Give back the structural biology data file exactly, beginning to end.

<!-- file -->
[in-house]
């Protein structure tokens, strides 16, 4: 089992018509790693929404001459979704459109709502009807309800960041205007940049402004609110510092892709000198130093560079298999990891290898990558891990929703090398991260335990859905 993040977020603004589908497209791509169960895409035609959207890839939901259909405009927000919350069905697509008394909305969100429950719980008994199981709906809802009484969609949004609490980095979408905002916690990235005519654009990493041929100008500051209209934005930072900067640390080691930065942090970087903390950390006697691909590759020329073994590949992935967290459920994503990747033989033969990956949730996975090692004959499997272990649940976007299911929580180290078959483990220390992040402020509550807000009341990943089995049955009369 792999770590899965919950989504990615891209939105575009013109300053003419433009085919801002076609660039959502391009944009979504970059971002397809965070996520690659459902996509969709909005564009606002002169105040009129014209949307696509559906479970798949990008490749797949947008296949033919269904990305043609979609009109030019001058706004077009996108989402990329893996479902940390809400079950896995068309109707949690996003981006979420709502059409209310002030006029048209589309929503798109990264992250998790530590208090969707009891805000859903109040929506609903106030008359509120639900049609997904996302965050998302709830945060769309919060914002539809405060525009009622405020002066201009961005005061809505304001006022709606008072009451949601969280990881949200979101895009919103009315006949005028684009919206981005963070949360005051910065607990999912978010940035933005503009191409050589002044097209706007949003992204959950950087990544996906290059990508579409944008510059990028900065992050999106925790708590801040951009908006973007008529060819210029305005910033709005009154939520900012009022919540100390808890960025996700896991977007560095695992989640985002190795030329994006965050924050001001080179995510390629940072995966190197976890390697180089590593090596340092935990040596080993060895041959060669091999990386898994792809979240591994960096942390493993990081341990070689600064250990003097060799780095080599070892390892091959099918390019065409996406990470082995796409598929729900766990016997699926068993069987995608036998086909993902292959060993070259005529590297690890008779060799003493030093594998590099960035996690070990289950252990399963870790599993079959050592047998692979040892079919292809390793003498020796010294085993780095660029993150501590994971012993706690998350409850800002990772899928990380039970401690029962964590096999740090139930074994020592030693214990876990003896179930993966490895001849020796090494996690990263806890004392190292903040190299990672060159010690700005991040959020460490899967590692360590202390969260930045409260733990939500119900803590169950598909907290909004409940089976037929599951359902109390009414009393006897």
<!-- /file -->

[in-house]
């Protein structure tokens, strides 16, 4: 089992018509790693929404001459979704459109709502009807309800960041205007940049402004609110510092892709000198130093560079298999990891290898990558891990929703090398991260335990859905 993040977020603004589908497209791509169960895409035609959207890839939901259909405009927000919350069905697509008394909305969100429950719980008994199981709906809802009484969609949004609490980095979408905002916690990235005519654009990493041929100008500051209209934005930072900067640390080691930065942090970087903390950390006697691909590759020329073994590949992935967290459920994503990747033989033969990956949730996975090692004959499997272990649940976007299911929580180290078959483990220390992040402020509550807000009341990943089995049955009369 792999770590899965919950989504990615891209939105575009013109300053003419433009085919801002076609660039959502391009944009979504970059971002397809965070996520690659459902996509969709909005564009606002002169105040009129014209949307696509559906479970798949990008490749797949947008296949033919269904990305043609979609009109030019001058706004077009996108989402990329893996479902940390809400079950896995068309109707949690996003981006979420709502059409209310002030006029048209589309929503798109990264992250998790530590208090969707009891805000859903109040929506609903106030008359509120639900049609997904996302965050998302709830945060769309919060914002539809405060525009009622405020002066201009961005005061809505304001006022709606008072009451949601969280990881949200979101895009919103009315006949005028684009919206981005963070949360005051910065607990999912978010940035933005503009191409050589002044097209706007949003992204959950950087990544996906290059990508579409944008510059990028900065992050999106925790708590801040951009908006973007008529060819210029305005910033709005009154939520900012009022919540100390808890960025996700896991977007560095695992989640985002190795030329994006965050924050001001080179995510390629940072995966190197976890390697180089590593090596340092935990040596080993060895041959060669091999990386898994792809979240591994960096942390493993990081341990070689600064250990003097060799780095080599070892390892091959099918390019065409996406990470082995796409598929729900766990016997699926068993069987995608036998086909993902292959060993070259005529590297690890008779060799003493030093594998590099960035996690070990289950252990399963870790599993079959050592047998692979040892079919292809390793003498020796010294085993780095660029993150501590994971012993706690998350409850800002990772899928990380039970401690029962964590096999740090139930074994020592030693214990876990003896179930993966490895001849020796090494996690990263806890004392190292903040190299990672060159010690700005991040959020460490899967590692360590202390969260930045409260733990939500119900803590169950598909907290909004409940089976037929599951359902109390009414009393006897």